Though you control Carter directly, taking cover and shooting to smooth over the faults in your overall strategy, it's more important to manage the abilities of your team. An intuitive radial menu slows down time and lets you position your squadmates individually, assign priority targets and activate special abilities (which all have associated cooldown periods).
The flow of battle begins with taking cover, and advancing when possible, while introducing variables to sway shootouts in your favor. The engineer class, for instance, can deploy a turret to exterminate lesser enemies, or to soften and distract bigger foes. Enemies can be taunted and drawn out of hiding – into one of your mines – and Carter himself can set up a Mass Effect classic: lift an enemy into the air in an energy bubble, then have a sniper knock them down.
Unique class-based abilities come from Ghostbusters-esque backpacks, cobbled together by scientists with reverse-engineered alien tech. All agents have these to wear and customize with different schematics (see: buffs), which you can usually find by scouring the environment.
Based on my experience – it entails one complete mission, shared with press in San Francisco earlier this month - your squad management must be constant and quick. Bigger, armored aliens can incapacitate agents quickly if you don't stay mindful of good cover, while healing them takes time and energy away from your assault. And yes, agents can die permanently.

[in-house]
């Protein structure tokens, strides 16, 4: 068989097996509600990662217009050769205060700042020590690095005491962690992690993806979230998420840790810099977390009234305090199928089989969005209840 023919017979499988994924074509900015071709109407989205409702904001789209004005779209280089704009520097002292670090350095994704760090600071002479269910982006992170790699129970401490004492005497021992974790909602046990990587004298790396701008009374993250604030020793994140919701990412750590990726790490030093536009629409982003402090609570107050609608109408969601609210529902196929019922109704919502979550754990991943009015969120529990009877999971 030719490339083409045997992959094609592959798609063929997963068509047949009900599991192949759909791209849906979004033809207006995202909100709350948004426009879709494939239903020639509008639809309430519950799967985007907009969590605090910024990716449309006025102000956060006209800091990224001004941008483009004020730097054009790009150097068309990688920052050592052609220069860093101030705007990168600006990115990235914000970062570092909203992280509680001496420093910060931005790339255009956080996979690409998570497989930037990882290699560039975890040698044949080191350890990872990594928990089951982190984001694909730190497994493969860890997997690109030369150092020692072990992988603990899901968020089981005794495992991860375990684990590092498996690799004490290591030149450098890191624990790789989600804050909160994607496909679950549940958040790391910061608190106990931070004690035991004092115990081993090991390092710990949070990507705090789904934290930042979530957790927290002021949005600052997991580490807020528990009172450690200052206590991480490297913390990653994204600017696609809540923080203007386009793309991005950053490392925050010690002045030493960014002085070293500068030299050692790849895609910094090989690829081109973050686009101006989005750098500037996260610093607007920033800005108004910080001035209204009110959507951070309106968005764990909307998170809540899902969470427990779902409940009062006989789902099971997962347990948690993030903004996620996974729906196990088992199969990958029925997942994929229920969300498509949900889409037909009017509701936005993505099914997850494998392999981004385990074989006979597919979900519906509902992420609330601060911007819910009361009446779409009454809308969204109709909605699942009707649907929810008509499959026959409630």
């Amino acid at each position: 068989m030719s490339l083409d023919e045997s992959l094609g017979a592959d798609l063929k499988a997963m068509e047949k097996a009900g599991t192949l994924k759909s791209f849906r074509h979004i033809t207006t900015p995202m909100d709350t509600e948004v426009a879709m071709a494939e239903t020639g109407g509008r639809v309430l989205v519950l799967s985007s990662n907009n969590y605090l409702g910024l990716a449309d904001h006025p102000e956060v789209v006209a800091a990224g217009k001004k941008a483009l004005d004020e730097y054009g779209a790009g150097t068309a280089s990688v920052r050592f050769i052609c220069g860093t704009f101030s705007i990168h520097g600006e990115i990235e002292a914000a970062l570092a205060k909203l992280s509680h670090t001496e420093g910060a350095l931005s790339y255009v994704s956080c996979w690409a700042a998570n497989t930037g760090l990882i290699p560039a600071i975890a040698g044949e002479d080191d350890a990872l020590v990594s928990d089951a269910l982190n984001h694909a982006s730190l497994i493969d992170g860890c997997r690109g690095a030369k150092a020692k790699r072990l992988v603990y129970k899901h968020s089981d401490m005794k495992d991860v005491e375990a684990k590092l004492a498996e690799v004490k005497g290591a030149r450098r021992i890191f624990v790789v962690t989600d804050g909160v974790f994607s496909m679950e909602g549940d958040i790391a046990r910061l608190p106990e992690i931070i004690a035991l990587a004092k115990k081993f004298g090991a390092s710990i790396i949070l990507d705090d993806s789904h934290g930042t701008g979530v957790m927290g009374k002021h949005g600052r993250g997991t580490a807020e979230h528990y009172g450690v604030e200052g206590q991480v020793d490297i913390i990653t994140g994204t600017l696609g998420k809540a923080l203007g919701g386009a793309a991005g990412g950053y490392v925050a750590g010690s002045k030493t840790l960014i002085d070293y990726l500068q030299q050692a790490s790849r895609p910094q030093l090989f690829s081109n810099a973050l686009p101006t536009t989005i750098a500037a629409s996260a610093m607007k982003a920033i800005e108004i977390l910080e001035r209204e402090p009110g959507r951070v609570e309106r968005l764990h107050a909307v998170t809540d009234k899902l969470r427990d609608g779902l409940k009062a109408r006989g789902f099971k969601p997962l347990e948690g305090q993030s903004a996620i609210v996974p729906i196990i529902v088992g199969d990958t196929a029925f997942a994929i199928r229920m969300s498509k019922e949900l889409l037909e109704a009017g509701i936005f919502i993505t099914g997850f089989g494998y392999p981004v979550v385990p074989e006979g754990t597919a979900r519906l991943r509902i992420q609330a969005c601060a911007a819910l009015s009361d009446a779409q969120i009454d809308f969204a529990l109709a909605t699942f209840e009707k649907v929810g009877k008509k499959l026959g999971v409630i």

On harder difficulties, you run the risk of a nightmare scenario: you've lost your high-level agents, and the missions are only getting tougher. Thankfully, The Bureau: XCOM Declassified adds some protective padding in the form of Dispatch Missions. As long as you have some spare agents in circulation, you can have them level up via these automated missions that run parallel to yours. As with XCOM: Enemy Unknown, you'll keep tabs on your team's advancement through your organization's headquarters.
You can now walk through those offices as Carter, who is clearly the most distinguishing element of this XCOM. Your role feels less detached than it does in the (admittedly more complex) top-down strategy of XCOM: Enemy Unknown, and slightly more dependent on the reflex-based component of movement and shooting. But besides feeling like you're in the thick of it, you're positioned to see the human connection between Carter and other major characters of the organization. According to developer 2K Marin, we won't know the true story of XCOM without getting to know – and being – the agents.